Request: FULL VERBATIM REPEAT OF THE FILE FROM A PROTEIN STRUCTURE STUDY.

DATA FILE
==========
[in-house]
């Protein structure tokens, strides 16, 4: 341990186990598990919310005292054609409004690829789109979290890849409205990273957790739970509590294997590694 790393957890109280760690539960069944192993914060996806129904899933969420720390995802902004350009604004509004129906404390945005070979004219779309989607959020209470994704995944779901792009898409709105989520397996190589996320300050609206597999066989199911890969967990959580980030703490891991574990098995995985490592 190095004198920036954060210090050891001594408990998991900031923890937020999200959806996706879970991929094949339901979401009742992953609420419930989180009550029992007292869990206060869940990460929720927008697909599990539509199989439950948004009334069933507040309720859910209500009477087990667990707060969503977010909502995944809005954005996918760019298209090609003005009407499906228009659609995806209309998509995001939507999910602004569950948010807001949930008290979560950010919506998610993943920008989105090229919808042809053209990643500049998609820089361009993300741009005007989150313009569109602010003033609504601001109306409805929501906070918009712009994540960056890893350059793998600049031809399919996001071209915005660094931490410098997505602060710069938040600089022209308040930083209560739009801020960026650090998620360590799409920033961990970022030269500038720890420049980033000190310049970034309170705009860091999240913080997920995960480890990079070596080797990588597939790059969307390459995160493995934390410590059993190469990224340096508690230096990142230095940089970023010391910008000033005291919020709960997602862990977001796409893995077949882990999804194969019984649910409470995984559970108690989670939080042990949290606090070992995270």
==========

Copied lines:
[in-house]
């Protein structure tokens, strides 16, 4: 341990186990598990919310005292054609409004690829789109979290890849409205990273957790739970509590294997590694 790393957890109280760690539960069944192993914060996806129904899933969420720390995802902004350009604004509004129906404390945005070979004219779309989607959020209470994704995944779901792009898409709105989520397996190589996320300050609206597999066989199911890969967990959580980030703490891991574990098995995985490592 190095004198920036954060210090050891001594408990998991900031923890937020999200959806996706879970991929094949339901979401009742992953609420419930989180009550029992007292869990206060869940990460929720927008697909599990539509199989439950948004009334069933507040309720859910209500009477087990667990707060969503977010909502995944809005954005996918760019298209090609003005009407499906228009659609995806209309998509995001939507999910602004569950948010807001949930008290979560950010919506998610993943920008989105090229919808042809053209990643500049998609820089361009993300741009005007989150313009569109602010003033609504601001109306409805929501906070918009712009994540960056890893350059793998600049031809399919996001071209915005660094931490410098997505602060710069938040600089022209308040930083209560739009801020960026650090998620360590799409920033961990970022030269500038720890420049980033000190310049970034309170705009860091999240913080997920995960480890990079070596080797990588597939790059969307390459995160493995934390410590059993190469990224340096508690230096990142230095940089970023010391910008000033005291919020709960997602862990977001796409893995077949882990999804194969019984649910409470995984559970108690989670939080042990949290606090070992995270």